Both Hillary Clinton and Barack Obama have been calling former presidential candidate Bill Richardson seeking his support as the two top Democratic rivals battle for endorsements — and superdelegates.
But Richardson, who dropped out of the race after polling poorly in the New Hampshire primary, remains undecided.
On one hand, New Mexico Gov. Richardson served in Bill Clinton’s administration as ambassador to the United Nations and energy secretary, and has said he admires Hillary.
On the other hand, he has said he considers Ted Kennedy — who endorsed Obama — a “mentor” who helped him get elected to Congress in 1982, and he admires Obama as well.
“If I do endorse, it’s going to be a gut feeling,” Richardson told the Washington Post. “It’s not going to be about statistics, about past ties. I’ve been on the campaign trail with both of them. I feel that I know them well.”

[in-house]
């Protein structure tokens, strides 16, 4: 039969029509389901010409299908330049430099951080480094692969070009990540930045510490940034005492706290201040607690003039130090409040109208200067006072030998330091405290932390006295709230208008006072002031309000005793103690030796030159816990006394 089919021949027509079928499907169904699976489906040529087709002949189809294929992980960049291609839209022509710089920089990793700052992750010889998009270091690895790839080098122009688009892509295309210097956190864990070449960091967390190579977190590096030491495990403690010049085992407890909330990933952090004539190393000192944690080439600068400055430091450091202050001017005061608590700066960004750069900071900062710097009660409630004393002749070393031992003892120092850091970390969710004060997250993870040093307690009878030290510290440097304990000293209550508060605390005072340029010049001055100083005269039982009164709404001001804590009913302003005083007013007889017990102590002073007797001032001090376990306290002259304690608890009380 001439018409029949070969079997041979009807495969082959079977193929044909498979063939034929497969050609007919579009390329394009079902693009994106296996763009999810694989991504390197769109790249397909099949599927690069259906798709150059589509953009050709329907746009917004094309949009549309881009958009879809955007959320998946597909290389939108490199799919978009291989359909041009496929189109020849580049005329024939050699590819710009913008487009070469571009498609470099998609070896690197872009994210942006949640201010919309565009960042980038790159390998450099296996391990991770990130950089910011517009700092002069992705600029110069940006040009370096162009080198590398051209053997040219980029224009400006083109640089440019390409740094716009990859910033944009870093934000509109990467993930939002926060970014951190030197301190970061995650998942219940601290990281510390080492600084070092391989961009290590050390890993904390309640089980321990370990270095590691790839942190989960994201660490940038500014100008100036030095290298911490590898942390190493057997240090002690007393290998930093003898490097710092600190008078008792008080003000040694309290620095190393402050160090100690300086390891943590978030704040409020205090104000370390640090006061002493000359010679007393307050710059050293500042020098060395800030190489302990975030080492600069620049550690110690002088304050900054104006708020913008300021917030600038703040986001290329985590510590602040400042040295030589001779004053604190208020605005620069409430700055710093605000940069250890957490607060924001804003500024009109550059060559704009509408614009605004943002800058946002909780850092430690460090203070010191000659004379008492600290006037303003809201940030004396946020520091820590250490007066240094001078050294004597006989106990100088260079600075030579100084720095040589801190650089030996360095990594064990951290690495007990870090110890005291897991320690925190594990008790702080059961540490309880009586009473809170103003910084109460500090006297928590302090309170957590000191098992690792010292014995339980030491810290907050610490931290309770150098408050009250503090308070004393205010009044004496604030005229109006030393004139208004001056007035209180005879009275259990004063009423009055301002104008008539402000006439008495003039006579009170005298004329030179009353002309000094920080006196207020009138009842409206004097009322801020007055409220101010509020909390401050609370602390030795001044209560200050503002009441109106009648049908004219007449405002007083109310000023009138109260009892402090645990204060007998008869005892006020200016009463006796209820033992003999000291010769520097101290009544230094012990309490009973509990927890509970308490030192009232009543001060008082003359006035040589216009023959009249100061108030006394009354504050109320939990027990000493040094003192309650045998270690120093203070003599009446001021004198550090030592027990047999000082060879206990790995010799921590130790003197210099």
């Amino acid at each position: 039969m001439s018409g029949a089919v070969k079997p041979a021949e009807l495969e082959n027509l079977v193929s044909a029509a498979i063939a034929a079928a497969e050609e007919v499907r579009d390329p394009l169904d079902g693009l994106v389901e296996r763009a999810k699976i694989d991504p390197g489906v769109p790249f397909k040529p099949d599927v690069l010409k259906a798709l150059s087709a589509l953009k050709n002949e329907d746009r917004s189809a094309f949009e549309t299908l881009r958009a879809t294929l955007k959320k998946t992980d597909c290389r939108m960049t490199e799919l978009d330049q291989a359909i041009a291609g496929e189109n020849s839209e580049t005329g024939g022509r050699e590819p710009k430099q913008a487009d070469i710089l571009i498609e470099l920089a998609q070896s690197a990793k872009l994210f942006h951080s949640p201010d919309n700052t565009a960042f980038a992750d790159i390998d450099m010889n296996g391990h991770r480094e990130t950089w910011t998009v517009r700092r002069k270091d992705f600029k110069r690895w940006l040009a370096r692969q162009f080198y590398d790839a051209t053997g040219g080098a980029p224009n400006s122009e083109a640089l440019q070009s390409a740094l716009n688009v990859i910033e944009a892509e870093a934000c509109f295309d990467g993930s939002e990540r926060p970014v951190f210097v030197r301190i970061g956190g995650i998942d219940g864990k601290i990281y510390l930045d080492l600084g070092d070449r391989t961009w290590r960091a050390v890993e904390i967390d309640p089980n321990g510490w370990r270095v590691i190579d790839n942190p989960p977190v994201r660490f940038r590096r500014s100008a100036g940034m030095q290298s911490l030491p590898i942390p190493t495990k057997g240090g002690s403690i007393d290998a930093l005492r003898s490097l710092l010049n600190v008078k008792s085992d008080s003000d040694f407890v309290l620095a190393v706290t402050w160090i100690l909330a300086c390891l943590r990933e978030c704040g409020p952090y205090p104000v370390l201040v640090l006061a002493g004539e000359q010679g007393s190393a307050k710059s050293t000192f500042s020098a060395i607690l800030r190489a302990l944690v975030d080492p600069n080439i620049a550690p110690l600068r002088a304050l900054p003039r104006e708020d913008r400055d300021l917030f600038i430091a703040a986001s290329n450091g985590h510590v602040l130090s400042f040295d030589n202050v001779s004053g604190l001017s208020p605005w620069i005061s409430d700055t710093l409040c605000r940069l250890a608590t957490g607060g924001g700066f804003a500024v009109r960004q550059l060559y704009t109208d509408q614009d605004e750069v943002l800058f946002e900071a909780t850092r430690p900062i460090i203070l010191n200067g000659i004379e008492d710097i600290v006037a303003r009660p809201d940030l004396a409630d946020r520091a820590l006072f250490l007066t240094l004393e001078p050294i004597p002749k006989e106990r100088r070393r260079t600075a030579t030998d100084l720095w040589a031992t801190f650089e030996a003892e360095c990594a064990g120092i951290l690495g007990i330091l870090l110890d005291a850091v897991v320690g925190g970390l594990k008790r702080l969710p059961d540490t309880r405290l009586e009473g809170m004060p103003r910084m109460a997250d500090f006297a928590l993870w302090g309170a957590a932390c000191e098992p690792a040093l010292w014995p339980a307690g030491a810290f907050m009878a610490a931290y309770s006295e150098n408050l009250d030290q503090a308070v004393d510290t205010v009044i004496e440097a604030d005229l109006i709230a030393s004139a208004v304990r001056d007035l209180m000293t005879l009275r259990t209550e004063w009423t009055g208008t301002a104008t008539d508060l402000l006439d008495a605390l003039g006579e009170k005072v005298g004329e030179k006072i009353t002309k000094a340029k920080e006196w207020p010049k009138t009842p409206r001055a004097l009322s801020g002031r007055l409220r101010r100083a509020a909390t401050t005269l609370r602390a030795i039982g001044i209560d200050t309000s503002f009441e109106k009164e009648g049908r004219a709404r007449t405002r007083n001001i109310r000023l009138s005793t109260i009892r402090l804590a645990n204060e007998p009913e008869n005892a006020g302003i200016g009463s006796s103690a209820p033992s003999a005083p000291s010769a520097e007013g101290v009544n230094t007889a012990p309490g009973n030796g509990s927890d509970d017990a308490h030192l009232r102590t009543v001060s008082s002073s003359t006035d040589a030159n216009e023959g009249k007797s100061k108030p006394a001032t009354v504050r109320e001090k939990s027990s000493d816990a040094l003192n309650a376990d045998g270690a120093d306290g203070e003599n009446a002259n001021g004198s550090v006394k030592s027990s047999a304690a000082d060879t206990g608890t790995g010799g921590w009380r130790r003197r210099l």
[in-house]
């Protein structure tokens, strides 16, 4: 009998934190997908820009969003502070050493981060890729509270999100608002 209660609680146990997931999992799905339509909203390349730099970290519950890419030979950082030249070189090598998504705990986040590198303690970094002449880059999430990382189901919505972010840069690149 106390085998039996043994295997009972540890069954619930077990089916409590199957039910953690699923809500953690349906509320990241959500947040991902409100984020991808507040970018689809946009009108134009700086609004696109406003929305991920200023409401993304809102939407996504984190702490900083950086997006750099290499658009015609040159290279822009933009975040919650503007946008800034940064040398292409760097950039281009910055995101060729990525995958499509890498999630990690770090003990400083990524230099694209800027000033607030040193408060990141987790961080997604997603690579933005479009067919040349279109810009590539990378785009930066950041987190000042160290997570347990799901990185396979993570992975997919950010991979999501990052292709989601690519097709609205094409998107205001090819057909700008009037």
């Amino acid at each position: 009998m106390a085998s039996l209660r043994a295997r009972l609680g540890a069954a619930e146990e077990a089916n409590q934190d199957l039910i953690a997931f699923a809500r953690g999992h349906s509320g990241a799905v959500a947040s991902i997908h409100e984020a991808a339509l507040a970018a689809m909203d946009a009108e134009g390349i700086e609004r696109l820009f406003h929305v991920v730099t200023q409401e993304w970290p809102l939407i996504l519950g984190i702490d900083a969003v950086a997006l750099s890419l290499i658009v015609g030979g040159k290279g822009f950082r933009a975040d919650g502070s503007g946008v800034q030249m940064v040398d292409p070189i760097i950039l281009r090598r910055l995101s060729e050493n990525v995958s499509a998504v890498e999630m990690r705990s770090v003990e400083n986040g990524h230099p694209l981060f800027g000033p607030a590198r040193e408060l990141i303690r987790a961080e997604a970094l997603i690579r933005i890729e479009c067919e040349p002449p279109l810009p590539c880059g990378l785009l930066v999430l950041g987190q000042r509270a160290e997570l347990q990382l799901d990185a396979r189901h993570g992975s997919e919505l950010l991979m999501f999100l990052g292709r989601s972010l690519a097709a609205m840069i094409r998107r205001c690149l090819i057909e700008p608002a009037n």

The Obama campaign hopes to land Richardson and other Democratic Party leaders “who will help to dismantle what the Clinton campaign calls its ‘firewall’ in the nomination battle: a clear advantage among superdelegates, who account for about a quarter of the total number of delegates who will determine the nominee,” the Post reports.
Superdelegates are mainly members of Congress, governors, party officials and grass-roots activists, who are free to back any candidate regardless of the primary results in their state.
Of the 796 Democratic superdelegates, 300 have committed to a candidate, and Clinton leads Obama by a margin of about two to one. A candidate needs 2,025 delegates to secure the nomination.
But superdelegates can change their allegiance at any time, and the threat of a wholesale shift before the Democratic convention in August hangs over both Clinton and Obama.
“Analysts are closely watching whether Democrats who have remained on the fence will continue the trend of backing Mrs. Clinton or will step up support for Mr. Obama,” the Financial Times recently reported.
The biggest remaining targets for endorsements, in addition to Richardson, are former presidential candidates Joe Biden and Christopher Dodd, and both said they have been wooed by Obama and Clinton.
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